Elaine Agnew


Type of Work: Ensemble
Instrumentation: Violin and piano
Length: 12 minutes
Commissioned by: Katherine Hunka
Premiere: 4 February 2002, Wigmore Hall, London. Katherine Hunka and Sophia Rahman
Recording: Lontano Music from Northern Ireland (LORELT LNT 117)


The opening short prologue for solo violin contrasts high ringing bell sounds with low delicate whispers prior to the entry of the piano with its stately, slow-moving chords.  A faster pulse immerses the violin into a more agitated world and the ensuing sudden drop of register allows the playful violin to frolic around with the piano’s short stabs.  Both musicians come to an abrupt halt and the silence which follows is disturbed by sounds plucked randomly from the air.  Suddenly the two players take off with an energetic rhythmical line whose perpetual motion regularly changes gear.  The concluding epilogue, echoing the opening violin solo, is followed by a frantic dash to the end.

Statues was commissioned by Katherine Hunka and Sophie Rahman and premiered in February 2002 in the Wigmore Hall, London.  It was subsequently performed during the 2003 Composers’ Choice series in the National Concert Hall in Dublin and in 2004, German violinist Isabelle Faust and French pianist Florent Boffard performed Statues on a Music Network tour of Ireland. Dublin choreographer and dancer Fiona Quilligan included Statues in the sound score of her new show at the Project Arts Centre in Dublin Pas De Chat. It has been recorded on CD by new music group Lontano as part of an Arts Council of Northern Ireland initiative.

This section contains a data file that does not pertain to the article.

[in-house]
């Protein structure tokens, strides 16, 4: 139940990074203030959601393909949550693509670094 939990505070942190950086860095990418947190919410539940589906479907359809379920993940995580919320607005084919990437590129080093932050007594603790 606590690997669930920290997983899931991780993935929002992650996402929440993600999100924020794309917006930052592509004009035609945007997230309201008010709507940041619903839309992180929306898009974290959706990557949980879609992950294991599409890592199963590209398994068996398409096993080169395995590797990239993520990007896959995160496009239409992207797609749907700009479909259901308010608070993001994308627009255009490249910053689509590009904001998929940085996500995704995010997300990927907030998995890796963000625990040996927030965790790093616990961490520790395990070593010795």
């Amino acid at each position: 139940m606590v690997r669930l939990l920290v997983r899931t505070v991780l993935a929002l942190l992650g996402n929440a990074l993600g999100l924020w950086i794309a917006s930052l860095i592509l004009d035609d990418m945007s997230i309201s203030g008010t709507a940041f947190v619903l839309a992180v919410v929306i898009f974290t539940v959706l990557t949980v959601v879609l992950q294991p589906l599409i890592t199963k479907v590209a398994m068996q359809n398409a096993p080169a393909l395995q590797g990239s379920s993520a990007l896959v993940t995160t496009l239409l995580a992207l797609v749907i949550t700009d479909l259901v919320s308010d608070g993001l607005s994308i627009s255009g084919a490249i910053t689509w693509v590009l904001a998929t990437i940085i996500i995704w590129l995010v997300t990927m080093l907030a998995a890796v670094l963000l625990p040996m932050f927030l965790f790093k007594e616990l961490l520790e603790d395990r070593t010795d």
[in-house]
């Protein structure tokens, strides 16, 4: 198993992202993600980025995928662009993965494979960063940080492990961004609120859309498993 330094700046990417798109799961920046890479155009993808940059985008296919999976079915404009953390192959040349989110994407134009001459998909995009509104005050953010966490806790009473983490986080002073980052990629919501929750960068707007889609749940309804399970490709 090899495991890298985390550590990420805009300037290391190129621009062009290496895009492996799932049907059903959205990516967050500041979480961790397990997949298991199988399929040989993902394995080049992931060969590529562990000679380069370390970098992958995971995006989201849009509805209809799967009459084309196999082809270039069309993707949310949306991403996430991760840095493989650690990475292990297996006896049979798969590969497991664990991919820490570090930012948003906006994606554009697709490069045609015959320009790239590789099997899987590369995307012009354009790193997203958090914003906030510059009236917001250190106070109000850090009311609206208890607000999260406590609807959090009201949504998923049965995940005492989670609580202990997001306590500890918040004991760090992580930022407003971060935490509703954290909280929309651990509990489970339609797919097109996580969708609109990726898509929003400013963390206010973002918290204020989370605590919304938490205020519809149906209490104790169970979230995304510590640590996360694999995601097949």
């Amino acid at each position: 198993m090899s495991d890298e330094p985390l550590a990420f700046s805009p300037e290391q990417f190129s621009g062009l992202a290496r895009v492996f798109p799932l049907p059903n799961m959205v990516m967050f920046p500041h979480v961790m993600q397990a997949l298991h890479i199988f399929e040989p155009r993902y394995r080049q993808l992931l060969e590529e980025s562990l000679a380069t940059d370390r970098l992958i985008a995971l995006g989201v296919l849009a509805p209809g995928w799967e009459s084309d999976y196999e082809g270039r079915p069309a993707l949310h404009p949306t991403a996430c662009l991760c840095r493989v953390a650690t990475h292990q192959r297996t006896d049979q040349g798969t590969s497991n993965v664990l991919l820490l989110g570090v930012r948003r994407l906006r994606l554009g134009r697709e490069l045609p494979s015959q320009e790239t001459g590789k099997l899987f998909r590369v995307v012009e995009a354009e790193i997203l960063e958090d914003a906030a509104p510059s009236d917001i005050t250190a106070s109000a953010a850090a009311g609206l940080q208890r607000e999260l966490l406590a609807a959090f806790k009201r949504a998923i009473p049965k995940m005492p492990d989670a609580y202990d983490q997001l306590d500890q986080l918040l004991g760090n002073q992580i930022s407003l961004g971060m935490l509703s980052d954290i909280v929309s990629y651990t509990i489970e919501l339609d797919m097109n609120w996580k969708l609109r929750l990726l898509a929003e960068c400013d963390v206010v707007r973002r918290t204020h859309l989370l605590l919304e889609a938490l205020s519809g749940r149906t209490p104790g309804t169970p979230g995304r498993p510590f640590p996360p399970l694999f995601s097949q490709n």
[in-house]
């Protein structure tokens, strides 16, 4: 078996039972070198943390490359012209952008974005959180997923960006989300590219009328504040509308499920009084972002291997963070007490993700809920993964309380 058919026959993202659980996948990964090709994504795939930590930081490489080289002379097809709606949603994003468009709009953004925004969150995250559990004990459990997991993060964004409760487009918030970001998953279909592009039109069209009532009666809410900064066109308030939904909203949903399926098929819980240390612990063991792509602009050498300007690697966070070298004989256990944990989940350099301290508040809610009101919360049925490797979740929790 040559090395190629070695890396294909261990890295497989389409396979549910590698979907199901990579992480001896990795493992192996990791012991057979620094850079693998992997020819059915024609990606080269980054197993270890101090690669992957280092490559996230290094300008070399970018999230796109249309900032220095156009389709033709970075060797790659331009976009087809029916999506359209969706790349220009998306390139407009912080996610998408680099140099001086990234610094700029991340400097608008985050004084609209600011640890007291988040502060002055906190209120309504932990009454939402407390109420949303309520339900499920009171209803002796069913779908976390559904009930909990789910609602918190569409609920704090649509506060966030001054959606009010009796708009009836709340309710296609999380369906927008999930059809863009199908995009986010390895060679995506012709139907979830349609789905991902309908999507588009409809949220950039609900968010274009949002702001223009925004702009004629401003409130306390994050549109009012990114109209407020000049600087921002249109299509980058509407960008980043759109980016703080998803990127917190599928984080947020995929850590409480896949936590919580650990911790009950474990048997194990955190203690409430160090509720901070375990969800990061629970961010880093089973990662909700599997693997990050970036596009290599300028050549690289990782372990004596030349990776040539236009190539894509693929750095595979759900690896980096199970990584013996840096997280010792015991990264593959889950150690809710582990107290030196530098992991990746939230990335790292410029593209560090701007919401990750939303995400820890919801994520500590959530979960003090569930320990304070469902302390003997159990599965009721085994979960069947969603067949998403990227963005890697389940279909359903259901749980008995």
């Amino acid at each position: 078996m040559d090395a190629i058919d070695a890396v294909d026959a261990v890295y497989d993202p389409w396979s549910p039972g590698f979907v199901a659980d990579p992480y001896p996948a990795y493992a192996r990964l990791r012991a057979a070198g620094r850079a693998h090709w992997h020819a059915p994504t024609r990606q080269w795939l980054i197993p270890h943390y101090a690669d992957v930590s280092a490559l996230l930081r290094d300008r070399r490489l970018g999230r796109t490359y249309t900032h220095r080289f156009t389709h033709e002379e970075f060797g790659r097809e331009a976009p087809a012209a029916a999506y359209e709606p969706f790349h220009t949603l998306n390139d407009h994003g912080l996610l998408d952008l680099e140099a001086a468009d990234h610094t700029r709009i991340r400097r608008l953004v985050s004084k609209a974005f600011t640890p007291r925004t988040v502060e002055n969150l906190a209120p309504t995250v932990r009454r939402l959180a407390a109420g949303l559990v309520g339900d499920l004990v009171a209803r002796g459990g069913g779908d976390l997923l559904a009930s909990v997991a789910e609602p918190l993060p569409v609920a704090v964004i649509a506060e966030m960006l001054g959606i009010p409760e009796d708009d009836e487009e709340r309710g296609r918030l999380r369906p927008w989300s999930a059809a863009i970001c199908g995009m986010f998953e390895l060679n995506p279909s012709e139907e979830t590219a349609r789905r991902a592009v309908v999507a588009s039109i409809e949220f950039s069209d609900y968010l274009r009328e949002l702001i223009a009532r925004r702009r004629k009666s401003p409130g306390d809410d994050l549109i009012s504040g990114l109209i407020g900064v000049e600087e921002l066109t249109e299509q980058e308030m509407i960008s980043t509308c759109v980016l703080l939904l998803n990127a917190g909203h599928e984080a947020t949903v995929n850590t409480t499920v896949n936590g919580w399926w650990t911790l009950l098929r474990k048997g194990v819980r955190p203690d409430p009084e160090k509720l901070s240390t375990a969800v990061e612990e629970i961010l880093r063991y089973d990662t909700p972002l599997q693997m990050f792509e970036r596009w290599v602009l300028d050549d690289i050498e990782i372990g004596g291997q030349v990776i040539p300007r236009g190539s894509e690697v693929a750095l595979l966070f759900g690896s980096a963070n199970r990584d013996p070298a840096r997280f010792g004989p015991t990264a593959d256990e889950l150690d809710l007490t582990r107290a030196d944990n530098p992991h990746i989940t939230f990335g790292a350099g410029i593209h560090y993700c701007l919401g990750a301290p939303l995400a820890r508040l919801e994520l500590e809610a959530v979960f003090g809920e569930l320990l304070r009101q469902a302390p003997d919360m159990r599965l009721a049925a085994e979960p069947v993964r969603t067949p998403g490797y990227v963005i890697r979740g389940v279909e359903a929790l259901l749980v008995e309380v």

Simon Hewitt Jones, Recital Review:

“Sophia Rahman’s sympathetic and precise playing came to the fore in Elaine Agnew’s Statues for violin and piano, a specially commissioned composition of which this was the world premiere.  The many different effects of this engaging piece were well brought out; again, greater exaggeration of contrasts would have made for an even more sparkling performance, but the many juxtapositions were nevertheless played with eloquence and virtuosity.  This was one of the highlights of the evening’s recital, and was unanimously well received by the capacity audience.”

Rick Jones, Evening Standard:

“Katherine Hunka gave the first performance of Elaine Agnew’s Statues, a piece that demands fierce concentration.  Brilliant accompanist Sophia Rahman watched Hunka like a hawk in the stuttering pizzicato passages and paced her like a twin over the jazz-based running octaves...I am glad I was there”

Hubert Culot, CD Review:

“Elaine Agnew’s music is probably better known, especially her splendid Strings A-stray for string orchestra (on Black Box BBM 1013 hopefully still available). Statues, completed in 2001, is a substantial duo for violin and piano. It opens with a short, pensive prologue for solo violin. With the piano’s entry, the music becomes more song-like in character and leads into the central section, actually a moto perpetuo. The epilogue briefly echoes the opening music. A brief restatement of the moto perpetuo’s music brilliantly, but abruptly concludes the piece.”